Postgraduate Course: Phonological Theory and English Phonology (LASC11147)
|School||School of Philosophy, Psychology and Language Sciences
||College||College of Arts, Humanities and Social Sciences
|Credit level (Normal year taken)||SCQF Level 11 (Postgraduate)
||Availability||Not available to visiting students
|Summary||This course combines a consideration of some classic and contemporary issues in phonological theory with an investigation of the phonology of a number of varieties of English.
What is the phonology of English? Should we even talk of 'the phonology of English', or should we talk of 'the phonologies of Englishes'? This course considers and reconsiders many of the major phonological phenomena found in varieties of English (segmental inventories, syllabic structure, realisational processes, stress and foot-based generalisations) in order to better understand them. In doing this, we will always have an eye on (i) the issues that arise when we deal with the variation that exists between the 'varieties' of a 'language', and (ii) general issues in theoretical phonology. We will thus investigate both a number of characteristics of the accents considered (mainly from England, Scotland and North America) and also a number of crucial concepts from phonological theory (opacity and rule ordering, featural phonology, extreme phonotactics, foot-structure).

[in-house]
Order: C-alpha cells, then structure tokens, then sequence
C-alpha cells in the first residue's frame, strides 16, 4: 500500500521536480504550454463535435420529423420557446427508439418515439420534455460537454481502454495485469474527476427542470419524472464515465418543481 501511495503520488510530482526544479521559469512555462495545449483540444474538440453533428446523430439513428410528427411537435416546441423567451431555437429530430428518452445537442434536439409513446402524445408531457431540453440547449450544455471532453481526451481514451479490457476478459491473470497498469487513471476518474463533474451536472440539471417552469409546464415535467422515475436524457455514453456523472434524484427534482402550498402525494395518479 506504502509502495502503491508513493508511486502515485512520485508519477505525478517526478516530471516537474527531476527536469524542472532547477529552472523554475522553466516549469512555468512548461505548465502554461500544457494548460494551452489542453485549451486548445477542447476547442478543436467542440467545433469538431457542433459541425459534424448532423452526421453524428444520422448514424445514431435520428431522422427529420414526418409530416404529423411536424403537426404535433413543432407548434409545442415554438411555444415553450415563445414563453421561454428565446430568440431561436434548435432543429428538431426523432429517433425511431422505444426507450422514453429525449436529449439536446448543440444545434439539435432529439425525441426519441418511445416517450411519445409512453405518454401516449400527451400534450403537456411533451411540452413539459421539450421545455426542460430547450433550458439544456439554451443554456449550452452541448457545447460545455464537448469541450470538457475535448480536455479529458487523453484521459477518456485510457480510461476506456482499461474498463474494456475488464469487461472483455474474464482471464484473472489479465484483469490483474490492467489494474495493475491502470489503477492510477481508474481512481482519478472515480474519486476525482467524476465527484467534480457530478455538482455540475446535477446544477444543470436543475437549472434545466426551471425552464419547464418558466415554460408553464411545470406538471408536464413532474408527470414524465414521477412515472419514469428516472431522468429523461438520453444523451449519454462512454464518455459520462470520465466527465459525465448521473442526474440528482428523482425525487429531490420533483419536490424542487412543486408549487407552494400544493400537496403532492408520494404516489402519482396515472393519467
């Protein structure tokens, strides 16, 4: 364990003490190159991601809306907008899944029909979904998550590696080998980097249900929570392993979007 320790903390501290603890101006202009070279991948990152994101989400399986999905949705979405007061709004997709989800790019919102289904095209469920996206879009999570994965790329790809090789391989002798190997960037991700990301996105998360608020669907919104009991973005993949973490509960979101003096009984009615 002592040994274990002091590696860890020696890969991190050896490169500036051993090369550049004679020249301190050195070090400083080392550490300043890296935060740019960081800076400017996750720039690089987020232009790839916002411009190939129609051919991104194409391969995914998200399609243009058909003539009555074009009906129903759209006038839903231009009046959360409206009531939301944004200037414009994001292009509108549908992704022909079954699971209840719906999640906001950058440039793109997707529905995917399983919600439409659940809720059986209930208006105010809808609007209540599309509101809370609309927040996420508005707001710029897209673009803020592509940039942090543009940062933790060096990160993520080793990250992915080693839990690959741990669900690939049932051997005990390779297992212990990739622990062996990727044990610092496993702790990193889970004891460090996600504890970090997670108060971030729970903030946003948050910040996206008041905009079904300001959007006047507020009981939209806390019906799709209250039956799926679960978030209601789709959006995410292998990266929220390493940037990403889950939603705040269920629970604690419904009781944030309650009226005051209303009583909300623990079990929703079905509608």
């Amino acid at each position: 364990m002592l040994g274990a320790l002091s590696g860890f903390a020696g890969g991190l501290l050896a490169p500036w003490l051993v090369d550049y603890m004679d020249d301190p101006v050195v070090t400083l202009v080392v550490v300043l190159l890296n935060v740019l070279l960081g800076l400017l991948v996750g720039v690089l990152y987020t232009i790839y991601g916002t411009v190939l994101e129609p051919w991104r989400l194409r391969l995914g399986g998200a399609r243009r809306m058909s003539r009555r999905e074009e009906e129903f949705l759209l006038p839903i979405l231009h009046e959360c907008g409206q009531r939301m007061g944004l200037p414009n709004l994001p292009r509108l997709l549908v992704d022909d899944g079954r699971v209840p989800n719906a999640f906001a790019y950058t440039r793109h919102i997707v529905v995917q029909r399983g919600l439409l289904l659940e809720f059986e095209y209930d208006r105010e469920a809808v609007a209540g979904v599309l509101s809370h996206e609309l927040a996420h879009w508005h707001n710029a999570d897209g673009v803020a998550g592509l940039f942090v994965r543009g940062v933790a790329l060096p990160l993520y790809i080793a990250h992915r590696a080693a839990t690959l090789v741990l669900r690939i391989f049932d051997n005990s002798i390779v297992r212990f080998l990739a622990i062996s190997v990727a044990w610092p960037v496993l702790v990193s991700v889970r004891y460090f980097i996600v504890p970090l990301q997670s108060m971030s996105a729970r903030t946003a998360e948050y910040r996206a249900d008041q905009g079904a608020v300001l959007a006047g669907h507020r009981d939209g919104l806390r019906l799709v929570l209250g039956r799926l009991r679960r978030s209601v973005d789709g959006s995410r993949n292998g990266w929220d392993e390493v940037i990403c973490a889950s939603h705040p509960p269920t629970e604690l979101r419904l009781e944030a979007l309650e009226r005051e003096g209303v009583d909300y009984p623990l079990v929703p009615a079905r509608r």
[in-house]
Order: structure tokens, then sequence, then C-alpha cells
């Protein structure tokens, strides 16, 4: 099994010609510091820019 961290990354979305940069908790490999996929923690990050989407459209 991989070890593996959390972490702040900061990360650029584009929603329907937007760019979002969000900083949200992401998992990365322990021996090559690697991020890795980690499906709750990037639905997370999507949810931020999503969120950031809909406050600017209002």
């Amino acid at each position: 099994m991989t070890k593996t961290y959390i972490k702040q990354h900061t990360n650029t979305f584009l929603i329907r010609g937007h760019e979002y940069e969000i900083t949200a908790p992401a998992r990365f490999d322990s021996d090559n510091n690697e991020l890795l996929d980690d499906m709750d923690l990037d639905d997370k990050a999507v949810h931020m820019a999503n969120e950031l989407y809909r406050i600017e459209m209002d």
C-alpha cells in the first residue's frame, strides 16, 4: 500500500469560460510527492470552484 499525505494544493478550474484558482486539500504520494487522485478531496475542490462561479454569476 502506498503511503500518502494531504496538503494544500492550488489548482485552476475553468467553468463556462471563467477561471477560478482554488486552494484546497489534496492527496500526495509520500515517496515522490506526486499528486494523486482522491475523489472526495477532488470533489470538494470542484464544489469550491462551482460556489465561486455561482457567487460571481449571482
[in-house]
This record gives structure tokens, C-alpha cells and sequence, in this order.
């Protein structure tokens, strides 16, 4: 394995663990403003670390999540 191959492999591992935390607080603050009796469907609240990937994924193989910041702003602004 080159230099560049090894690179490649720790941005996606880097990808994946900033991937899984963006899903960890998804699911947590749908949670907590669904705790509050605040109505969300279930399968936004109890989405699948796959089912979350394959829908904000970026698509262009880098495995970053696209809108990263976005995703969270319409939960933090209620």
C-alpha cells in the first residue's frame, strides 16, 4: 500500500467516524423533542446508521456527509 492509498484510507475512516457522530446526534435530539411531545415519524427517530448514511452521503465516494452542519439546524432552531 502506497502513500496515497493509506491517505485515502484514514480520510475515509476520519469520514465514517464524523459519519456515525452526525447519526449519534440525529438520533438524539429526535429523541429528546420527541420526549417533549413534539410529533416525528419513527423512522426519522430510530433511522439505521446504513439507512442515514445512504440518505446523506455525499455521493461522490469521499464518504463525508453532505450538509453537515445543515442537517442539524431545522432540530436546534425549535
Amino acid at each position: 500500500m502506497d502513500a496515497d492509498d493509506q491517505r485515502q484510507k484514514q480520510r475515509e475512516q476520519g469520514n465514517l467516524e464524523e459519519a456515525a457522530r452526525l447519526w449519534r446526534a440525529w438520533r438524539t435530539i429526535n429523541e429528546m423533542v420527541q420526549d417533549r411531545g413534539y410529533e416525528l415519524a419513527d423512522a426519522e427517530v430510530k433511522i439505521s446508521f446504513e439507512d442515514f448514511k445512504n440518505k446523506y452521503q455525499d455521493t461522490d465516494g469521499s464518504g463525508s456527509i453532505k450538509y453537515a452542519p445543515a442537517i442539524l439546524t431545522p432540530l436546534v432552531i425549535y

Entry Requirements (not applicable to Visiting Students)
||Other requirements|| None
Course Delivery Information
|Not being delivered|
On completion of this course, the student will be able to:
- explain the issues involved in the description of the phonological systems of English accents
- analyse key phenomena in the phonology of English using the fundamental tools of phonological theory
- investigate how general issues in phonological theory hold-up when confronted with a detailed investigation of data from English
- progress onto the study of current live research questions in English phonology and in general language-universal phonology
|Reading from texts such as the following, as advised through Learn:|
Giegerich, H. J. (1992) English Phonology: an Introduction. Cambridge: CUP.
Carr, P. (2013) English Phonetics and Phonology. Second edition. Chichester: Wiley-Blackwell.
McMahon, A. (2001) An Introduction to English Phonology. Edinburgh: Edinburgh University Press.
McCully, C. (2009) The Sound Structure of English: an Introduction. Cambridge: CUP.
Harris, J. (1994) English Sound Structure. Oxford: Blackwell.
Spencer, A. (1996) Phonology. Oxford: Blackwell.
Gussenhoven, C. & Jacobs, H. (2011) Understanding Phonology. Third edition. London: Hodder.
Gussmann, E. (2002) Phonology: Analysis and Theory. Cambridge: Cambridge University Press.
Ewen, C. & Hulst, H. van der (2001) The Phonological Structure of Words. Cambridge: Cambridge University Press.
Hammond, M. (1999) The Phonology of English: a Prosodic OT Approach. Cambridge: Cambridge University Press.
|Graduate Attributes and Skills
||Objective description and analysis of empirical phenomena, critical evaluation of published analyses, essay writing
|Course organiser||Dr Patrick Honeybone
Tel: (0131 6)51 1838
|Course secretary||Miss Toni Noble
Tel: (0131 6)51 3188